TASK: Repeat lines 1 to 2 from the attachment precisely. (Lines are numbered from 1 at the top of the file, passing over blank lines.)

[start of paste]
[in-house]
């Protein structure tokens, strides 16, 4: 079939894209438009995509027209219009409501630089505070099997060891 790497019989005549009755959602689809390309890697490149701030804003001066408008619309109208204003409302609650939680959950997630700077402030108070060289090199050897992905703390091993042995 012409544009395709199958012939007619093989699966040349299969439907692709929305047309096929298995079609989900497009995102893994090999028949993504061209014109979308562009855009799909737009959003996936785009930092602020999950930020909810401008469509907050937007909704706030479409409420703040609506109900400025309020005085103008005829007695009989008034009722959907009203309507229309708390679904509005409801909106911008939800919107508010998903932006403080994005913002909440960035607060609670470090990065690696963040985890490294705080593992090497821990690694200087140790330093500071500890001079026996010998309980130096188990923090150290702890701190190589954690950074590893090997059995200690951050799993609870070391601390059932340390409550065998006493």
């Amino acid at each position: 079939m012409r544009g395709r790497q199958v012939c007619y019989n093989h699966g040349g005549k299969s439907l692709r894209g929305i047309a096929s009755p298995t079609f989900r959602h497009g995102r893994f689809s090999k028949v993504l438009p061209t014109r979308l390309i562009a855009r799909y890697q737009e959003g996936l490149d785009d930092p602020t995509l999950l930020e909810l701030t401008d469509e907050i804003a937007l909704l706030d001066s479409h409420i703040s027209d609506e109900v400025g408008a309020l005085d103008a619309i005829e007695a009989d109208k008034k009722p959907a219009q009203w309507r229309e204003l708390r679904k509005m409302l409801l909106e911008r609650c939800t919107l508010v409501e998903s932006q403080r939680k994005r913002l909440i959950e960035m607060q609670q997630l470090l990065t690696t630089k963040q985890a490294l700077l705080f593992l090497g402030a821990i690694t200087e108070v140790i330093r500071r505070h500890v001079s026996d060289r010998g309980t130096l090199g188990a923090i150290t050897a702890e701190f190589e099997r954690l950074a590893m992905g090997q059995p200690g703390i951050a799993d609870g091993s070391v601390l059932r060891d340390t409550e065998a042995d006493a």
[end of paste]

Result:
[in-house]
């Protein structure tokens, strides 16, 4: 079939894209438009995509027209219009409501630089505070099997060891 790497019989005549009755959602689809390309890697490149701030804003001066408008619309109208204003409302609650939680959950997630700077402030108070060289090199050897992905703390091993042995 012409544009395709199958012939007619093989699966040349299969439907692709929305047309096929298995079609989900497009995102893994090999028949993504061209014109979308562009855009799909737009959003996936785009930092602020999950930020909810401008469509907050937007909704706030479409409420703040609506109900400025309020005085103008005829007695009989008034009722959907009203309507229309708390679904509005409801909106911008939800919107508010998903932006403080994005913002909440960035607060609670470090990065690696963040985890490294705080593992090497821990690694200087140790330093500071500890001079026996010998309980130096188990923090150290702890701190190589954690950074590893090997059995200690951050799993609870070391601390059932340390409550065998006493």